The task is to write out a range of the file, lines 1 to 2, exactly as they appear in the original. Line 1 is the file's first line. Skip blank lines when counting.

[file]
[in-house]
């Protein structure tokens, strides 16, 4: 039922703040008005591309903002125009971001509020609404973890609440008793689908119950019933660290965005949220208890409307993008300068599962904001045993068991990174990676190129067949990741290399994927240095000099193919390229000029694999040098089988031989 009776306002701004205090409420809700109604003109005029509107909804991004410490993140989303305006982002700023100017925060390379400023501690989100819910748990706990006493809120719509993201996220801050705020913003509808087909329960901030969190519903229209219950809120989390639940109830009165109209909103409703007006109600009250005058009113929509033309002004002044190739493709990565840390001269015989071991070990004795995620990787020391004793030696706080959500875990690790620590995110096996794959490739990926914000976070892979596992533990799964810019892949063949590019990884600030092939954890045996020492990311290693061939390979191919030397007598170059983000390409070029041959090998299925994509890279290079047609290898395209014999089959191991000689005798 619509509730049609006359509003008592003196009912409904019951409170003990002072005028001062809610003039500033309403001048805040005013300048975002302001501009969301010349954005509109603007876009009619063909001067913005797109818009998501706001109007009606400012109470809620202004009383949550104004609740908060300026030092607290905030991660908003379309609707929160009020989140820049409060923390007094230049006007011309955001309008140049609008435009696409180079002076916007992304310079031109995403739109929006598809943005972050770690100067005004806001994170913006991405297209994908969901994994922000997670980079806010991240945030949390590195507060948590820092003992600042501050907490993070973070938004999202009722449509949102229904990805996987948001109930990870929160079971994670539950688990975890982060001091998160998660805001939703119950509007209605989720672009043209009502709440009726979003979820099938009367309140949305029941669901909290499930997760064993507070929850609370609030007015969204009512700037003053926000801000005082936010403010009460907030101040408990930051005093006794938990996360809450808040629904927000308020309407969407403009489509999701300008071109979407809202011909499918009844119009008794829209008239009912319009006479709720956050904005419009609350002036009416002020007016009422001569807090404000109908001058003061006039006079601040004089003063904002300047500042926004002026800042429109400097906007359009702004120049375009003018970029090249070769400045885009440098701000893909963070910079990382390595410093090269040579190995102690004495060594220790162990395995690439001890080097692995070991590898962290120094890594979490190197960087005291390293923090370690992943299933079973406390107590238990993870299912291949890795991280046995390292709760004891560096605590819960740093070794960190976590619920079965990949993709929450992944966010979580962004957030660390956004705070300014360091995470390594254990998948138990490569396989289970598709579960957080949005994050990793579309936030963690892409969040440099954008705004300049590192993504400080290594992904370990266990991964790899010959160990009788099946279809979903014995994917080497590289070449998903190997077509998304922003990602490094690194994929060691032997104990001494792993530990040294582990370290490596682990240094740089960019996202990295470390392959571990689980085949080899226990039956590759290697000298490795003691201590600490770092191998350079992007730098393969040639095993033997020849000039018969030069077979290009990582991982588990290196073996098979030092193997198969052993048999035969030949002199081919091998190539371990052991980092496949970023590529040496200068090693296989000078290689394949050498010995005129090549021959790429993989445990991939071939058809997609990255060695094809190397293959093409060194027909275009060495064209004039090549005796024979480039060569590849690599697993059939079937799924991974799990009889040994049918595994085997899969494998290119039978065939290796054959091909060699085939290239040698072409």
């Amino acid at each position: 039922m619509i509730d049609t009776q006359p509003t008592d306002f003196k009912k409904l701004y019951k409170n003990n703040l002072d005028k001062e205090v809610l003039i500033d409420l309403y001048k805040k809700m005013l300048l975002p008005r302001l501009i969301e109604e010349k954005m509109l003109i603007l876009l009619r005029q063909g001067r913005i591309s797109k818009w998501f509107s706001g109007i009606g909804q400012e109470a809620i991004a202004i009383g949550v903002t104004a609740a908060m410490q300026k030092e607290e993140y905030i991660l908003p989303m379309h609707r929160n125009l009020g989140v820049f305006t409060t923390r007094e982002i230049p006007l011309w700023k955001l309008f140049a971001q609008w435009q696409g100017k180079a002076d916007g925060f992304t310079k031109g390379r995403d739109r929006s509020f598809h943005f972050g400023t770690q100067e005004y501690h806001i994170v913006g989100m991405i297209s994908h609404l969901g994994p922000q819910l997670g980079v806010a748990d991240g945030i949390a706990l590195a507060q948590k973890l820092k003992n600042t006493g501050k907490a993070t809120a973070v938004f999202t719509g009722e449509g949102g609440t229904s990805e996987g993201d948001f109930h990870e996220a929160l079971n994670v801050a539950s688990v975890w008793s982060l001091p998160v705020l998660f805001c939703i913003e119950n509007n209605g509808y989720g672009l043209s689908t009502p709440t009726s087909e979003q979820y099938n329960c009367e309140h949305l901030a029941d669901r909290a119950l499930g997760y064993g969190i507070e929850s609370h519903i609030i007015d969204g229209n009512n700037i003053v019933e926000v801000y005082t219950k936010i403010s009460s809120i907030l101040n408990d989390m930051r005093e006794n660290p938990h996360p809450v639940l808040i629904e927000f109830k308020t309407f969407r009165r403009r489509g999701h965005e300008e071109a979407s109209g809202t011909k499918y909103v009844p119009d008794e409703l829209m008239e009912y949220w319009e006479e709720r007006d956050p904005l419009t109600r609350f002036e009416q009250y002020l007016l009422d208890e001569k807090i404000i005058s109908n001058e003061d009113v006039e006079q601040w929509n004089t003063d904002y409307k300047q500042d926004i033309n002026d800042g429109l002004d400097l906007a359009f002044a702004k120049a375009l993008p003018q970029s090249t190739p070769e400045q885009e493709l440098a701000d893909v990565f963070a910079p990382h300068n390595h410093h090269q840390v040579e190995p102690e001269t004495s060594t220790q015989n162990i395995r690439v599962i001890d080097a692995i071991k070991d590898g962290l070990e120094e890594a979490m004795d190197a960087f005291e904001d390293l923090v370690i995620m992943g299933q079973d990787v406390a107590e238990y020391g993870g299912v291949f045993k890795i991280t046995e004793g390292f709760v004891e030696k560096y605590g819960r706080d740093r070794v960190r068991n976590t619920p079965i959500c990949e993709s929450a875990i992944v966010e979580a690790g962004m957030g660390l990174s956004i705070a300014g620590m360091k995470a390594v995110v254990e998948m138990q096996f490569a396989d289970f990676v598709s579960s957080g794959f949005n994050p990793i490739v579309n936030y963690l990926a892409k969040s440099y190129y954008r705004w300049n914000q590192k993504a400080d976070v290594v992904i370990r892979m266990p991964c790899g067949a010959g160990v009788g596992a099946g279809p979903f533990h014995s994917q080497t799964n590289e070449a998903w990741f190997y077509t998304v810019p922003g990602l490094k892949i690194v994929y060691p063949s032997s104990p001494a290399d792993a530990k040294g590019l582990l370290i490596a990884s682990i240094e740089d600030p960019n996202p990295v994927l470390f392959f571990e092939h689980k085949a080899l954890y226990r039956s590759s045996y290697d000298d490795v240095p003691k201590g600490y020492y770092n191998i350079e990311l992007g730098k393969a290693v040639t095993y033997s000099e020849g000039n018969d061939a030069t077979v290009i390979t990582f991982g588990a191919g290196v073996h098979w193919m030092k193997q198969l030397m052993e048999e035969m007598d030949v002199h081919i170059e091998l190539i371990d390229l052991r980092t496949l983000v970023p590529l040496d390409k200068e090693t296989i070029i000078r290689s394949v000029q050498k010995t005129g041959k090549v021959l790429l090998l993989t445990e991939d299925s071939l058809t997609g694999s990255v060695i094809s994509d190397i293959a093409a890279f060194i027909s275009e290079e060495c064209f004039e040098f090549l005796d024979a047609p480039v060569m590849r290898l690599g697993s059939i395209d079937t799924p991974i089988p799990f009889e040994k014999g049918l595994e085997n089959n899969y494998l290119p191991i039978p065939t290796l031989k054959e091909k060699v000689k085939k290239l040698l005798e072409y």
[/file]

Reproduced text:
[in-house]
């Protein structure tokens, strides 16, 4: 039922703040008005591309903002125009971001509020609404973890609440008793689908119950019933660290965005949220208890409307993008300068599962904001045993068991990174990676190129067949990741290399994927240095000099193919390229000029694999040098089988031989 009776306002701004205090409420809700109604003109005029509107909804991004410490993140989303305006982002700023100017925060390379400023501690989100819910748990706990006493809120719509993201996220801050705020913003509808087909329960901030969190519903229209219950809120989390639940109830009165109209909103409703007006109600009250005058009113929509033309002004002044190739493709990565840390001269015989071991070990004795995620990787020391004793030696706080959500875990690790620590995110096996794959490739990926914000976070892979596992533990799964810019892949063949590019990884600030092939954890045996020492990311290693061939390979191919030397007598170059983000390409070029041959090998299925994509890279290079047609290898395209014999089959191991000689005798 619509509730049609006359509003008592003196009912409904019951409170003990002072005028001062809610003039500033309403001048805040005013300048975002302001501009969301010349954005509109603007876009009619063909001067913005797109818009998501706001109007009606400012109470809620202004009383949550104004609740908060300026030092607290905030991660908003379309609707929160009020989140820049409060923390007094230049006007011309955001309008140049609008435009696409180079002076916007992304310079031109995403739109929006598809943005972050770690100067005004806001994170913006991405297209994908969901994994922000997670980079806010991240945030949390590195507060948590820092003992600042501050907490993070973070938004999202009722449509949102229904990805996987948001109930990870929160079971994670539950688990975890982060001091998160998660805001939703119950509007209605989720672009043209009502709440009726979003979820099938009367309140949305029941669901909290499930997760064993507070929850609370609030007015969204009512700037003053926000801000005082936010403010009460907030101040408990930051005093006794938990996360809450808040629904927000308020309407969407403009489509999701300008071109979407809202011909499918009844119009008794829209008239009912319009006479709720956050904005419009609350002036009416002020007016009422001569807090404000109908001058003061006039006079601040004089003063904002300047500042926004002026800042429109400097906007359009702004120049375009003018970029090249070769400045885009440098701000893909963070910079990382390595410093090269040579190995102690004495060594220790162990395995690439001890080097692995070991590898962290120094890594979490190197960087005291390293923090370690992943299933079973406390107590238990993870299912291949890795991280046995390292709760004891560096605590819960740093070794960190976590619920079965990949993709929450992944966010979580962004957030660390956004705070300014360091995470390594254990998948138990490569396989289970598709579960957080949005994050990793579309936030963690892409969040440099954008705004300049590192993504400080290594992904370990266990991964790899010959160990009788099946279809979903014995994917080497590289070449998903190997077509998304922003990602490094690194994929060691032997104990001494792993530990040294582990370290490596682990240094740089960019996202990295470390392959571990689980085949080899226990039956590759290697000298490795003691201590600490770092191998350079992007730098393969040639095993033997020849000039018969030069077979290009990582991982588990290196073996098979030092193997198969052993048999035969030949002199081919091998190539371990052991980092496949970023590529040496200068090693296989000078290689394949050498010995005129090549021959790429993989445990991939071939058809997609990255060695094809190397293959093409060194027909275009060495064209004039090549005796024979480039060569590849690599697993059939079937799924991974799990009889040994049918595994085997899969494998290119039978065939290796054959091909060699085939290239040698072409």